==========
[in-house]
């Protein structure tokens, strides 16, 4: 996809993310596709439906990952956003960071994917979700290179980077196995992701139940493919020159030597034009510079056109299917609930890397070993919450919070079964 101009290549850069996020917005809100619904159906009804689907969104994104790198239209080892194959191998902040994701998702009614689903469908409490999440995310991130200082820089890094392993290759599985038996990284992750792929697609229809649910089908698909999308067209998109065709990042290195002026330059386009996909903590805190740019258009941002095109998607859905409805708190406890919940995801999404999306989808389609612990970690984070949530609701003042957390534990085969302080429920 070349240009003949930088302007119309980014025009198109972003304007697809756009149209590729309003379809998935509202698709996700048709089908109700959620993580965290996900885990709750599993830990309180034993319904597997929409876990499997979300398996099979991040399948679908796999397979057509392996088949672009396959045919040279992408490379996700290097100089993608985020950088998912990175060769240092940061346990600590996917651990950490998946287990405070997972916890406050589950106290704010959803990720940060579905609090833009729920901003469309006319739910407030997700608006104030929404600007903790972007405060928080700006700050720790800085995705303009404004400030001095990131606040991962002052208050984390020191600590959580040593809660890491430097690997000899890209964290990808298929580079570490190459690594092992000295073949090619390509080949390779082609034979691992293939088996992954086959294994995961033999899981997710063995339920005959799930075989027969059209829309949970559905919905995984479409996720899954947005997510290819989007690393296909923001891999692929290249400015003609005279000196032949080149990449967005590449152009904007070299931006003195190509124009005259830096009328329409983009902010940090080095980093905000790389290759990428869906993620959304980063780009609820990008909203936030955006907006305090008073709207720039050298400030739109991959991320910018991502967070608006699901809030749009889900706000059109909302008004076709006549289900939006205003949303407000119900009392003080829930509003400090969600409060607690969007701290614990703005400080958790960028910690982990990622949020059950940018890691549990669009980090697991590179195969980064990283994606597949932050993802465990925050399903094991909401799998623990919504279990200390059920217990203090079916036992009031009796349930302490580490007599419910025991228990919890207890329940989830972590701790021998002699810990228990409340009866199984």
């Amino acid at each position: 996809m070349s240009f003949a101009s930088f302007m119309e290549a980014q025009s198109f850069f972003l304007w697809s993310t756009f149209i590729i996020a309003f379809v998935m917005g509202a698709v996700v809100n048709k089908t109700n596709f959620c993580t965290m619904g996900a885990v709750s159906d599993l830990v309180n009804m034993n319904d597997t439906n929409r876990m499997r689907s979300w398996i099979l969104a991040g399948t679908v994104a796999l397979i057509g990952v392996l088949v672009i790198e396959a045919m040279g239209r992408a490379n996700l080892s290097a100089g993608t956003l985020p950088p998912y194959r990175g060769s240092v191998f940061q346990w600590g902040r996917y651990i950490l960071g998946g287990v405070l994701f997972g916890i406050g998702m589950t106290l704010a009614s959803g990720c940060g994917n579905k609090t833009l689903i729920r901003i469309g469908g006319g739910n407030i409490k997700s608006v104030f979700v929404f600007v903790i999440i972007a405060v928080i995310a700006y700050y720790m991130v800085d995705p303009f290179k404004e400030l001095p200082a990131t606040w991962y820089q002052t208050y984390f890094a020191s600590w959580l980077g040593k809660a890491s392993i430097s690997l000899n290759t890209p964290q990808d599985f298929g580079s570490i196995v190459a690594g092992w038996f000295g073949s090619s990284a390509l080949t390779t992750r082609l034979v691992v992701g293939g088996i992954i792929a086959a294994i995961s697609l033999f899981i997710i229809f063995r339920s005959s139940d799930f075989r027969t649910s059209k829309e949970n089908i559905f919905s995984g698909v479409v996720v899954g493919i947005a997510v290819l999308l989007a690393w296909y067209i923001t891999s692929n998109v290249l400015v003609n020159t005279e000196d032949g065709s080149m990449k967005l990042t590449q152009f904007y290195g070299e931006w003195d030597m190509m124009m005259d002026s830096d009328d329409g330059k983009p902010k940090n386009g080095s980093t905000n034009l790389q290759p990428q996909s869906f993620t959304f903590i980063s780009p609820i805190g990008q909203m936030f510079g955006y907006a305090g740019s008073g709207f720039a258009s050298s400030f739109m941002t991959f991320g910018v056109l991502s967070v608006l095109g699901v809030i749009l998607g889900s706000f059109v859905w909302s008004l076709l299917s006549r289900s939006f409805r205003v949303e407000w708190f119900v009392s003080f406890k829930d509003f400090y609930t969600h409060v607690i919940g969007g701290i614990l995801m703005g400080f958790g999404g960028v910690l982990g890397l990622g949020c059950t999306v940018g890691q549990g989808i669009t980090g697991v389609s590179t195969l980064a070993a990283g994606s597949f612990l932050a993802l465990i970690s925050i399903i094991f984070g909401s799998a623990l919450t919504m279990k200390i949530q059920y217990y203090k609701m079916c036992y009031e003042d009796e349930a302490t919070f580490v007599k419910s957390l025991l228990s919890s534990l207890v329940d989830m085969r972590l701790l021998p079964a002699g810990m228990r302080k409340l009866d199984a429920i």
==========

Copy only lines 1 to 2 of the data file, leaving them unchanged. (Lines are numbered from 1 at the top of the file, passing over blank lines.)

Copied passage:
[in-house]
């Protein structure tokens, strides 16, 4: 996809993310596709439906990952956003960071994917979700290179980077196995992701139940493919020159030597034009510079056109299917609930890397070993919450919070079964 101009290549850069996020917005809100619904159906009804689907969104994104790198239209080892194959191998902040994701998702009614689903469908409490999440995310991130200082820089890094392993290759599985038996990284992750792929697609229809649910089908698909999308067209998109065709990042290195002026330059386009996909903590805190740019258009941002095109998607859905409805708190406890919940995801999404999306989808389609612990970690984070949530609701003042957390534990085969302080429920 070349240009003949930088302007119309980014025009198109972003304007697809756009149209590729309003379809998935509202698709996700048709089908109700959620993580965290996900885990709750599993830990309180034993319904597997929409876990499997979300398996099979991040399948679908796999397979057509392996088949672009396959045919040279992408490379996700290097100089993608985020950088998912990175060769240092940061346990600590996917651990950490998946287990405070997972916890406050589950106290704010959803990720940060579905609090833009729920901003469309006319739910407030997700608006104030929404600007903790972007405060928080700006700050720790800085995705303009404004400030001095990131606040991962002052208050984390020191600590959580040593809660890491430097690997000899890209964290990808298929580079570490190459690594092992000295073949090619390509080949390779082609034979691992293939088996992954086959294994995961033999899981997710063995339920005959799930075989027969059209829309949970559905919905995984479409996720899954947005997510290819989007690393296909923001891999692929290249400015003609005279000196032949080149990449967005590449152009904007070299931006003195190509124009005259830096009328329409983009902010940090080095980093905000790389290759990428869906993620959304980063780009609820990008909203936030955006907006305090008073709207720039050298400030739109991959991320910018991502967070608006699901809030749009889900706000059109909302008004076709006549289900939006205003949303407000119900009392003080829930509003400090969600409060607690969007701290614990703005400080958790960028910690982990990622949020059950940018890691549990669009980090697991590179195969980064990283994606597949932050993802465990925050399903094991909401799998623990919504279990200390059920217990203090079916036992009031009796349930302490580490007599419910025991228990919890207890329940989830972590701790021998002699810990228990409340009866199984």